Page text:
Yesterday, we pointed out that the Mile High NORML Cannabis Rally, slated to begin at 11:30 a.m. this morning across the street from the west steps of the capitol, would feature a special blessing by Reverend James Marks of the THC Ministry.
But that's hardly the only noteworthy event on the agenda. At approximately 12:30 p.m., Miguel Lopez, a boardmember of Mile High NORML and the organizer of the assembly, will announce his candidacy for governor. "I will be running as a Democrat," Lopez says. "But I'll also be promoting the ideas and beliefs of the U.S. Marijuana Party," whose motto is, "A vote you can smoke."
Lopez, a Colorado native who graduated from North High School and attended Metro State, describes himself as a lifelong Democrat. But he's best known in these parts as the director of the Denver 420 Rally, whose third iteration will take place on, naturally, April 20. Lopez says he's already received a city permit for the bash.
Regarding his platform for governor, Lopez -- the first pot advocate to run since the late Ken Gorman, who was a write-in candidate in 1994 and 1998 -- espouses a number of policies that initially seem unrelated to marijuana, although he gives most of them a weed-friendly spin. For instance, he plans to balance the state's budget in part through "economic and job growth from the booming marijuana industry." In the short term, he'd like to see "fair, reasonable and common-sense regulation" of medical marijuana, although his eventual goal is to see "full decriminalization for responsible adults."
He's also a strong advocate of medical marijuana patient-rights as well as an improved relationship between law enforcement and weed backers. "I want to push for higher morale in the police department by offering a pay increase at the same time we ask for greater accountability and professionalism," he says. The idea is to squelch "the animosity of law enforcement, which has argued against marijuana decriminalization, and nurture respect between them and the marijuana community."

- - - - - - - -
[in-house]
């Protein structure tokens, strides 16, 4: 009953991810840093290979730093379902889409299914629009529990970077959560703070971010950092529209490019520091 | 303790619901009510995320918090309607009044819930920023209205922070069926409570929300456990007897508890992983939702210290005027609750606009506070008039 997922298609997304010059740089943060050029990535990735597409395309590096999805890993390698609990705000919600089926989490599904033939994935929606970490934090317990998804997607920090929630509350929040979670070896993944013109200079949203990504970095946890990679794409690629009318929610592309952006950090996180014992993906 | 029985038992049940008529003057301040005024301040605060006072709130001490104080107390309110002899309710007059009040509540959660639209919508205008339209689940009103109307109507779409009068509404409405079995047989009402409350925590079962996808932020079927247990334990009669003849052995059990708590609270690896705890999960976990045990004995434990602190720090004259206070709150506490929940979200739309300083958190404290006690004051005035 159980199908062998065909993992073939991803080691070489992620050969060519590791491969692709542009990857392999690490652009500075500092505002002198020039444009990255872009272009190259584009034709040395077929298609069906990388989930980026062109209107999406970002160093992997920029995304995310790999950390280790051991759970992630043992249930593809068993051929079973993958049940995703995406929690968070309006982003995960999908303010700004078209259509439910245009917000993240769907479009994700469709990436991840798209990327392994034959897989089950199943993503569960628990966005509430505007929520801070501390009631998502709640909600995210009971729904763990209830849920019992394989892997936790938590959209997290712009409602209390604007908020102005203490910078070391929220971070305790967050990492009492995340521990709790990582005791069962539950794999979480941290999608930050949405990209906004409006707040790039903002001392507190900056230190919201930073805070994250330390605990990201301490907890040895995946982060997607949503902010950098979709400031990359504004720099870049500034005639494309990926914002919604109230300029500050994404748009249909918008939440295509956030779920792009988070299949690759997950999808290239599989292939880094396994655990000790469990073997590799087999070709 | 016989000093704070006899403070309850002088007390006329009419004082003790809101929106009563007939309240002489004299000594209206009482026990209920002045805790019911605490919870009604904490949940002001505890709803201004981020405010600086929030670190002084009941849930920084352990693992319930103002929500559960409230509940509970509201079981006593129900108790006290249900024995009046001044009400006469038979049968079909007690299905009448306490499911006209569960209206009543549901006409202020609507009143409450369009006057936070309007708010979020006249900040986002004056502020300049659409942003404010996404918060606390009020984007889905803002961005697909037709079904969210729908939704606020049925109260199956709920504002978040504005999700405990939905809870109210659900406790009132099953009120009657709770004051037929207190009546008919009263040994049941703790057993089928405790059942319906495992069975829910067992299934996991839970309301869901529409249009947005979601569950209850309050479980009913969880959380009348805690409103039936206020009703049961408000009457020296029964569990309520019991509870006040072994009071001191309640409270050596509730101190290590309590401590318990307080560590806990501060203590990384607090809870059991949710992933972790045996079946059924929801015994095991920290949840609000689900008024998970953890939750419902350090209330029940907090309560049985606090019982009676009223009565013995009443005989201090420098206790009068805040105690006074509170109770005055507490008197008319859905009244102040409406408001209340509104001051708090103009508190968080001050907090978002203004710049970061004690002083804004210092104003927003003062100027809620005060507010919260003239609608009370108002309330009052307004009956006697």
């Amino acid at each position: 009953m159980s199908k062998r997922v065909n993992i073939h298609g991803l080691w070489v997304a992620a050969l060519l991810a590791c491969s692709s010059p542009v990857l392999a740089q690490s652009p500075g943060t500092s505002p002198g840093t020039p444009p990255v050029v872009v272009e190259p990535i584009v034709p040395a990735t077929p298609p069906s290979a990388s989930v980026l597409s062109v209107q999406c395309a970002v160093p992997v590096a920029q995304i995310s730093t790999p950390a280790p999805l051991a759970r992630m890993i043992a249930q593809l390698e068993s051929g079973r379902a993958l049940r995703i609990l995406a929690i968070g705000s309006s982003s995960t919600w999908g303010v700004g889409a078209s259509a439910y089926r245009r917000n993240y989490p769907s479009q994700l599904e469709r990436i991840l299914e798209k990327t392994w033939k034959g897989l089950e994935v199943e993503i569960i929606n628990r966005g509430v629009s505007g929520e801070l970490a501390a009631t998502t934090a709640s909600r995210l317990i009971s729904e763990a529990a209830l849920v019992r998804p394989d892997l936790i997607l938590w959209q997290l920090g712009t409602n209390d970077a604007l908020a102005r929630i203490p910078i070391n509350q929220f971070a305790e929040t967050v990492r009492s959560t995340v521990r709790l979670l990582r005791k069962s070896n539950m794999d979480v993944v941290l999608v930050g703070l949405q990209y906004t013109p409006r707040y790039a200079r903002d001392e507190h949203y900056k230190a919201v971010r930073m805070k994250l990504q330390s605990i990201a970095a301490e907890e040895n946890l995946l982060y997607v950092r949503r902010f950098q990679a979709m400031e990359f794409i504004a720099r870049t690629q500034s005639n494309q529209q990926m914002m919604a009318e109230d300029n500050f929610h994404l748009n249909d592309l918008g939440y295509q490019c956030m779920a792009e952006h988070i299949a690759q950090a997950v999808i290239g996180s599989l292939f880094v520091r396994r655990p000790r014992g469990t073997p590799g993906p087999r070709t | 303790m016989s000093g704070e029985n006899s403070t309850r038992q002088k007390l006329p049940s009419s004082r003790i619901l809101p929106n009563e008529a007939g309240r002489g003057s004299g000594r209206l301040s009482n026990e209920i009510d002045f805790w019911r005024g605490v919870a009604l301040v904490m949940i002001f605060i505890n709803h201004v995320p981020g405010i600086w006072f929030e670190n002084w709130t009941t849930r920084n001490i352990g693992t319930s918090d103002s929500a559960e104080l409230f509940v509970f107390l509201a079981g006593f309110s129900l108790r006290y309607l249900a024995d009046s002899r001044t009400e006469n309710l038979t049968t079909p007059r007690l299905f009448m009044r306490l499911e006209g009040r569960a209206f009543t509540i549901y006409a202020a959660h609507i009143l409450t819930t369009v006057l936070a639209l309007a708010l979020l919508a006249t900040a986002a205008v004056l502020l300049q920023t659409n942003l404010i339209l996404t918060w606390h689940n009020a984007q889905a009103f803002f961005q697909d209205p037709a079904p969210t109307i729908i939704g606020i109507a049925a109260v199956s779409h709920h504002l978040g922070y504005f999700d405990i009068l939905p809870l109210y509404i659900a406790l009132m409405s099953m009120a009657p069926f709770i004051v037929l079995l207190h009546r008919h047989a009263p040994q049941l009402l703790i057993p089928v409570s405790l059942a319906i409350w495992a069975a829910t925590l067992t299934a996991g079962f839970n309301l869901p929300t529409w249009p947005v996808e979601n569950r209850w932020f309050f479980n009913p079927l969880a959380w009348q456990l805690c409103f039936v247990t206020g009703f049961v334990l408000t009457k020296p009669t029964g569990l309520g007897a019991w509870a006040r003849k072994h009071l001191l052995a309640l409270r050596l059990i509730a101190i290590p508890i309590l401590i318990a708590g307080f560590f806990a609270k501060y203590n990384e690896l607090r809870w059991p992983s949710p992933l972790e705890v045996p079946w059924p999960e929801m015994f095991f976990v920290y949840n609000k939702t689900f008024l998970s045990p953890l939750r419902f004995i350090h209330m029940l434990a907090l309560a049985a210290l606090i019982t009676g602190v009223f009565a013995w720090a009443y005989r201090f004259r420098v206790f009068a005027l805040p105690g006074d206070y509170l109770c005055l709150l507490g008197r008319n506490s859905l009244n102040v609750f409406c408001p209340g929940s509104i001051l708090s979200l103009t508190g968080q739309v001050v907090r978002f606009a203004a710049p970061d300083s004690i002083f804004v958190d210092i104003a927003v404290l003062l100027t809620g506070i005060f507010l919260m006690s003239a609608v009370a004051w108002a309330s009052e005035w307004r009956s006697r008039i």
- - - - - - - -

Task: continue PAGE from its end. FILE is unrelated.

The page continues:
Why run? In part because Lopez believes most current officeholders either don't understand marijuana or approach the issue with hypocrisy. "I worked at the Ellie Caulkins Opera House as a bartender for a while, and I'd serve Councilman [Charlie] Brown and the mayor [John Hickenlooper] their liquor and watch them drink. And yet they want to put all of these limits on us."
Clearly, Lopez's bid represents the longest of shots -- but he's enthusiastic about raising awareness of marijuana-related issues at events like today's rally, which he's hoping will emphasize the credibility of the pro-weed faction.
Not everyone's convinced that will happen: Lopez confirms that Sensible Colorado's Brian Vicente, who was previously announced as a speaker, will not attend because of his suspicion that some attendees will be smoking marijuana at the rally, potentially trivializing the proceedings. Lopez, too, stresses that "this is a serious thing, not a NORML pot-smoking social circle." But, he adds, "We believe in the fundamentals of this country of people speaking out, and if people over the age of eighteen choose to engage in a form of civil disobedience, we want them to do it for a purpose.
"I think the marijuana community can come forward with the proper direction to be a positive and productive influence on the community," he declares. And his gubernatorial candidacy is intended as a step in that direction.
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